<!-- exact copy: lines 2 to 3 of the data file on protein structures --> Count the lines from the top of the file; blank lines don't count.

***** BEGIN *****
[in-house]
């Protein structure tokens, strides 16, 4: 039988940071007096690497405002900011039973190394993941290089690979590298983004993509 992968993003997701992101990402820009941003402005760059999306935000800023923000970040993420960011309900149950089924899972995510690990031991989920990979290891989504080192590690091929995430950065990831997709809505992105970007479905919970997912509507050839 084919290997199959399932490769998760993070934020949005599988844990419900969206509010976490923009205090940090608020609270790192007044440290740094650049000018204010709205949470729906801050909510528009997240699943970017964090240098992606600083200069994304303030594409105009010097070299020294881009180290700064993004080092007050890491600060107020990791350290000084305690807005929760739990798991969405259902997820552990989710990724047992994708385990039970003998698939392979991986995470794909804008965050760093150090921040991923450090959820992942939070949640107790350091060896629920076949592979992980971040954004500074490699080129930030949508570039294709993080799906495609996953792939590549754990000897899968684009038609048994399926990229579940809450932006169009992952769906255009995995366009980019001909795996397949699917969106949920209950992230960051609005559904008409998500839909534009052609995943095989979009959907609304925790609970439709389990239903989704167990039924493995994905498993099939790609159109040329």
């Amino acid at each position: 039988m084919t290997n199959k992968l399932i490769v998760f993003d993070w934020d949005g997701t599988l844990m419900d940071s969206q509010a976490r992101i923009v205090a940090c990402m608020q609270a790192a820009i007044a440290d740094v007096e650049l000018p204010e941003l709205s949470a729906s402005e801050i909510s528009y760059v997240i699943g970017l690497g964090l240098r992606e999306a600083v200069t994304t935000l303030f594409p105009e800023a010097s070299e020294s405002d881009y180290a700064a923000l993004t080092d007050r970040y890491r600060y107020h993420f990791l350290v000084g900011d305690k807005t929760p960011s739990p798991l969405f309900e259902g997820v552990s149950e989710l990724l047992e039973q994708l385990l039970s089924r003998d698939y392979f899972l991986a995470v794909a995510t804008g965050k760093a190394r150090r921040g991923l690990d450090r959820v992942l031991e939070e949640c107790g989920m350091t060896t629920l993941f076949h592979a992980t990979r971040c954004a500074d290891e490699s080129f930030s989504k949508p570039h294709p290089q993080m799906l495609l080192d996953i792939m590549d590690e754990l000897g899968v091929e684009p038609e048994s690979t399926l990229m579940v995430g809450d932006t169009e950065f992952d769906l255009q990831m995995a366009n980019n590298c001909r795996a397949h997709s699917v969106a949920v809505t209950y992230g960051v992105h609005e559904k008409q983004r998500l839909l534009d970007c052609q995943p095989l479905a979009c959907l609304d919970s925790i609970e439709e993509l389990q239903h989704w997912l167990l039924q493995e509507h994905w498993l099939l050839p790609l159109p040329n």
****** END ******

């Protein structure tokens, strides 16, 4: 039988940071007096690497405002900011039973190394993941290089690979590298983004993509 992968993003997701992101990402820009941003402005760059999306935000800023923000970040993420960011309900149950089924899972995510690990031991989920990979290891989504080192590690091929995430950065990831997709809505992105970007479905919970997912509507050839 084919290997199959399932490769998760993070934020949005599988844990419900969206509010976490923009205090940090608020609270790192007044440290740094650049000018204010709205949470729906801050909510528009997240699943970017964090240098992606600083200069994304303030594409105009010097070299020294881009180290700064993004080092007050890491600060107020990791350290000084305690807005929760739990798991969405259902997820552990989710990724047992994708385990039970003998698939392979991986995470794909804008965050760093150090921040991923450090959820992942939070949640107790350091060896629920076949592979992980971040954004500074490699080129930030949508570039294709993080799906495609996953792939590549754990000897899968684009038609048994399926990229579940809450932006169009992952769906255009995995366009980019001909795996397949699917969106949920209950992230960051609005559904008409998500839909534009052609995943095989979009959907609304925790609970439709389990239903989704167990039924493995994905498993099939790609159109040329």
């Amino acid at each position: 039988m084919t290997n199959k992968l399932i490769v998760f993003d993070w934020d949005g997701t599988l844990m419900d940071s969206q509010a976490r992101i923009v205090a940090c990402m608020q609270a790192a820009i007044a440290d740094v007096e650049l000018p204010e941003l709205s949470a729906s402005e801050i909510s528009y760059v997240i699943g970017l690497g964090l240098r992606e999306a600083v200069t994304t935000l303030f594409p105009e800023a010097s070299e020294s405002d881009y180290a700064a923000l993004t080092d007050r970040y890491r600060y107020h993420f990791l350290v000084g900011d305690k807005t929760p960011s739990p798991l969405f309900e259902g997820v552990s149950e989710l990724l047992e039973q994708l385990l039970s089924r003998d698939y392979f899972l991986a995470v794909a995510t804008g965050k760093a190394r150090r921040g991923l690990d450090r959820v992942l031991e939070e949640c107790g989920m350091t060896t629920l993941f076949h592979a992980t990979r971040c954004a500074d290891e490699s080129f930030s989504k949508p570039h294709p290089q993080m799906l495609l080192d996953i792939m590549d590690e754990l000897g899968v091929e684009p038609e048994s690979t399926l990229m579940v995430g809450d932006t169009e950065f992952d769906l255009q990831m995995a366009n980019n590298c001909r795996a397949h997709s699917v969106a949920v809505t209950y992230g960051v992105h609005e559904k008409q983004r998500l839909l534009d970007c052609q995943p095989l479905a979009c959907l609304d919970s925790i609970e439709e993509l389990q239903h989704w997912l167990l039924q493995e509507h994905w498993l099939l050839p790609l159109p040329n």